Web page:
Independence Day is no picnic for canines. They cower, tremble and hide from the noises and lights of fireworks. I heard of a dog so terrified by July Fourth noise that when her owners put her in the bathroom for a quiet break she chewed the sink’s plumbing. Many dogs bolt and run from noise. Panicked dogs have been known to charge right into traffic or run away at top speed. As a result, July 5 is the busiest day at shelters, according to the American Humane Society.
Some dog owners are intrigued with a new FDA-approved oral gel, Sileo, which uses a chemical called dexmedetomidine (sometimes used to calm humans during colonoscopies) to pacify — but not sedate, the drug’s website says — anxious animals. In a European trial 74 percent of dogs got relief (so did 33 percent of dogs that got a placebo, writes The Washington Post.
But if you’re not ready to go the prescription drug route, there are plenty of other strategies to try, including these:
- Melatonin: This hormone (natural or synthetic) “works wonders” to calm dogs says PETA (People for the Ethical Treatment of Animals). Find it in drug stores and natural food stores. Give 3 milligrams to a 50-pound dog and adjust dosage up or down according to body weight. Other natural products using herbs, homeopathics, and nutraceuticals are found at pet stores.
- Microchip your pet: A chip is a high-tech ID tag about the size of a grain of rice with an ID number. A veterinarian injects the chip beneath the pet’s skin between the shoulder blades. You register your ID number and contact information with a national pet recovery database (HomeAgain is one). Shelters and vet clinics scan lost dogs for microchips, helping return pets immediately to owners. Tip: Keep your contact information updated or the chip’s no good.
- Keep pets at home — indoors: For everybody’s sake, do not take them to fireworks displays, where the noise and lights are worst. The American Kennel Club advises: Once the festivities begin, keep your pet in a safe room where he can feel comfortable. If he is crate-trained, put him in his crate covered with a blanket to make him feel secure.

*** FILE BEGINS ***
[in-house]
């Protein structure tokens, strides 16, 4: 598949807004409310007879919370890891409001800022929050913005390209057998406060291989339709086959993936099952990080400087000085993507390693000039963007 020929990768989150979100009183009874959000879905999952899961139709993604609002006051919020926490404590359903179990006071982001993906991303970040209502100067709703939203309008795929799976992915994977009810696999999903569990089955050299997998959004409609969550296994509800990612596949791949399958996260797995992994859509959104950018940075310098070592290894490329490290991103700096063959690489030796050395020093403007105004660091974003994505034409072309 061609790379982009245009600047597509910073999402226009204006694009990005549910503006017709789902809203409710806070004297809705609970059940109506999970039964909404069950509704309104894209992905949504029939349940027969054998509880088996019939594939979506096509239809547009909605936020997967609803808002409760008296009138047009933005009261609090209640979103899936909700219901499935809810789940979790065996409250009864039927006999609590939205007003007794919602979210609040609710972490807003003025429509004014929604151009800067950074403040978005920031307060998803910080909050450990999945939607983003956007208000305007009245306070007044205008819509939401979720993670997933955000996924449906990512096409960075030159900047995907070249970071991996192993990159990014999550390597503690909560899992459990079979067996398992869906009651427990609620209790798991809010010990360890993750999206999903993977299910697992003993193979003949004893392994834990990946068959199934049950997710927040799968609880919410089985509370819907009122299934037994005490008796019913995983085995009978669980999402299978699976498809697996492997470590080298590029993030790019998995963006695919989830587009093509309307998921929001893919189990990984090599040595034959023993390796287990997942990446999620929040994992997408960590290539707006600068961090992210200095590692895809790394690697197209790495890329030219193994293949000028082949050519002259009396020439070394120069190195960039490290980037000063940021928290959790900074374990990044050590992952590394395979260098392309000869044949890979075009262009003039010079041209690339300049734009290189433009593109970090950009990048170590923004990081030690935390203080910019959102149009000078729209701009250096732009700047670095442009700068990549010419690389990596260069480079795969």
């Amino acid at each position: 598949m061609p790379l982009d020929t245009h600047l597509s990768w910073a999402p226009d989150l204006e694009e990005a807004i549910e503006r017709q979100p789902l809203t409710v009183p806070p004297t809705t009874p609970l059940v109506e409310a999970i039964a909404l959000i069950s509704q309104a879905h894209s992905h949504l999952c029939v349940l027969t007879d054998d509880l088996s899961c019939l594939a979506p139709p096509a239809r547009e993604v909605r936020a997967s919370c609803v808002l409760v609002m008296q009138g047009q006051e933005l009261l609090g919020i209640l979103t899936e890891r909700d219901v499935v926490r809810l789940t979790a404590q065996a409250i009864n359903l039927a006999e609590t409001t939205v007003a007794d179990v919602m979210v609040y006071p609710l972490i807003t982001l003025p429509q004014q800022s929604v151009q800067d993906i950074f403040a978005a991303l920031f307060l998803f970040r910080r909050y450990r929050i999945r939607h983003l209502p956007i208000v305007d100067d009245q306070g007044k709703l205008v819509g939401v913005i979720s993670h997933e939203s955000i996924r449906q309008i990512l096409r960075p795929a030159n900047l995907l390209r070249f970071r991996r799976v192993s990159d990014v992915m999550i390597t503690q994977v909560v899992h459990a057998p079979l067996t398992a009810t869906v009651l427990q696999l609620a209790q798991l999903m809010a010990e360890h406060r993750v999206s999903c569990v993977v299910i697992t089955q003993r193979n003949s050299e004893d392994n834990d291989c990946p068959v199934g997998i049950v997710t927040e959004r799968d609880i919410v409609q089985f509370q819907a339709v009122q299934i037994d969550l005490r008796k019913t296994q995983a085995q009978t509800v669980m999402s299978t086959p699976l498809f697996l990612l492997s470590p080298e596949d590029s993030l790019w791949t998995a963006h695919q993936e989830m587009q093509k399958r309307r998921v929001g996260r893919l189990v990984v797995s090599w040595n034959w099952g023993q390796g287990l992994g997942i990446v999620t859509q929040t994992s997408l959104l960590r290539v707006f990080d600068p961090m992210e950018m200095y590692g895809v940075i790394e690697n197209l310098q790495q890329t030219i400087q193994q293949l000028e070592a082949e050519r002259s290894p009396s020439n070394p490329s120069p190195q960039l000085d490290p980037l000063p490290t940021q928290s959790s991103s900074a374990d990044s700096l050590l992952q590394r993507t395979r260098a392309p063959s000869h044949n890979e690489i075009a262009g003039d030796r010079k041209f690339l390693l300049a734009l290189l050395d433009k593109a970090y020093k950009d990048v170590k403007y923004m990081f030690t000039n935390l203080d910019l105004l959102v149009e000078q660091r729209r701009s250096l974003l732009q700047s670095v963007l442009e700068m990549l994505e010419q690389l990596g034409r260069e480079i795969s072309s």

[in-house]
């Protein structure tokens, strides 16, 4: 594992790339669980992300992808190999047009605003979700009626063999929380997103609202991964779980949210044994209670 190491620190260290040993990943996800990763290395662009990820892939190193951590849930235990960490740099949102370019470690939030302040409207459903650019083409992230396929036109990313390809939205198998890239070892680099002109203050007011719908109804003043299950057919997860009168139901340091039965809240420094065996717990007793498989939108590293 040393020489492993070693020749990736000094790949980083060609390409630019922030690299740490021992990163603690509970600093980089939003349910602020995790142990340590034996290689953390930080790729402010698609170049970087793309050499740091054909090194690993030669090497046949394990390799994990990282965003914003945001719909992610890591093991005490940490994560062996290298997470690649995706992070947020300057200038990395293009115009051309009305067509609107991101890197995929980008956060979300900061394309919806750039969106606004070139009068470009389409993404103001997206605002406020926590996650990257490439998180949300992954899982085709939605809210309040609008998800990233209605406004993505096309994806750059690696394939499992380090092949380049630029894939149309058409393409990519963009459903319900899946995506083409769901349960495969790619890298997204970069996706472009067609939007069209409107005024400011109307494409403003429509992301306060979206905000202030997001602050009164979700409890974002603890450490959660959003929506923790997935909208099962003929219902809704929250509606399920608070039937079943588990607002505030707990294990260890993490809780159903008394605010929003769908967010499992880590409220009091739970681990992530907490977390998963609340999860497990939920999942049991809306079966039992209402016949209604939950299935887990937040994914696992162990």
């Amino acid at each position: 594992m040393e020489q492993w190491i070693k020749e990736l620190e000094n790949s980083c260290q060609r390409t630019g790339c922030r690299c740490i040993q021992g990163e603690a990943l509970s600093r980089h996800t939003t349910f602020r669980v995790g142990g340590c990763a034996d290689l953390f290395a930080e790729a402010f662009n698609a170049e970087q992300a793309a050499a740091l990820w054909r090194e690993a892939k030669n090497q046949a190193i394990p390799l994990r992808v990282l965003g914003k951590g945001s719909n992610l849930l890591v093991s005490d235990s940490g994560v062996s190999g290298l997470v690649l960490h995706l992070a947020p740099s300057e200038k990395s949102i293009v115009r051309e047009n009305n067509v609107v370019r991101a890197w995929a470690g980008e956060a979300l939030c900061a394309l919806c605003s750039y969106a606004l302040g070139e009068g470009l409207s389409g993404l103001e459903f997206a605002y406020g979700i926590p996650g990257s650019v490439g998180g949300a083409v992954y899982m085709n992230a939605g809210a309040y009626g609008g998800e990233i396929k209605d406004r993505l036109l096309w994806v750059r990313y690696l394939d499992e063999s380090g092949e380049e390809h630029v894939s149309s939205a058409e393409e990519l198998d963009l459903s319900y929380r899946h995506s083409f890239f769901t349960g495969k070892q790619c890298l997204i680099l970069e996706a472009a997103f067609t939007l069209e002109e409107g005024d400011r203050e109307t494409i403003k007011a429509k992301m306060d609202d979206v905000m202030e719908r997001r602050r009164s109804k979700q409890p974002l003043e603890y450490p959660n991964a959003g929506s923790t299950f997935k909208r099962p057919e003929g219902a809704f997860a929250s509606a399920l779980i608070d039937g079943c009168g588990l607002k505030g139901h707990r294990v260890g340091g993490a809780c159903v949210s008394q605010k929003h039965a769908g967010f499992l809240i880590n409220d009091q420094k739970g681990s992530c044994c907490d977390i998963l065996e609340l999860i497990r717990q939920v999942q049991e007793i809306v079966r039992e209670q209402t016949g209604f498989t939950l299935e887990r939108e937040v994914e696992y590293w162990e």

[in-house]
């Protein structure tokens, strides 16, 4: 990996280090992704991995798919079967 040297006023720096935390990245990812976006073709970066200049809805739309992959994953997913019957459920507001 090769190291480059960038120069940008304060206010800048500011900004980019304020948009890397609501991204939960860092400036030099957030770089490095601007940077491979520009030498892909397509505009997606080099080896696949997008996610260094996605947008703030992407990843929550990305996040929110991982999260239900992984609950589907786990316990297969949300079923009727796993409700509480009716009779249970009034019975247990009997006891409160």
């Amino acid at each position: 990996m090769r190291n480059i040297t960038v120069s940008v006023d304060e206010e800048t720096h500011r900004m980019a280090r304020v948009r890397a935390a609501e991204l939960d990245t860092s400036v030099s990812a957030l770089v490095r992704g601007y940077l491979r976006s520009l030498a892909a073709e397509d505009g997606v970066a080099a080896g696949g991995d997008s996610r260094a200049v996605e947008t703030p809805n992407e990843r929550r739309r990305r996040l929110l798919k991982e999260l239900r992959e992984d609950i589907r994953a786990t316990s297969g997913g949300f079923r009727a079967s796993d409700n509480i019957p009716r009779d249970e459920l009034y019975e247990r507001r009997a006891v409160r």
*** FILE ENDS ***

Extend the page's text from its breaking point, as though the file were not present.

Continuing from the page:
- Muffle the noise: You can insulate pets from the worst noises and lights by closing your home’s curtains and windows, lowering blinds and playing calming music or turning on the TV.
- Try a ThunderShirt. These vests deliver gentle, constant pressure said to calm nervous or anxious animals. ThunderShirt is the brainchild of Phil Blizzard whose 50-pound dog would climb, trembling, onto his sleeping owner’s chest during nighttime storms. Blizzard found that taping the dog snugly into an old T-shirt calmed him. ThunderShirts ($40 and up) are sold online and in pet stores. Move fast and you might be able to get the red-white-and-blue July Fourth version. But does it work? The Post says: “There is limited research into how the ThunderShirt works, although one study found little change in behavior for anxious dogs wearing the wrapping.”
How do you calm your pets when fireworks explode or storms rattle the house? Share your thoughts below or on our Facebook page.
Find the right financial adviser
Finding a financial adviser you can trust doesn't have to be hard. A great place to start is with SmartAsset's free financial adviser matching tool, which connects you with up to three qualified financial advisers in five minutes. Each adviser is vetted by SmartAsset and is legally required to act in your best interests.
If you're ready to be matched with local advisers who will help you reach your financial goals, get started now.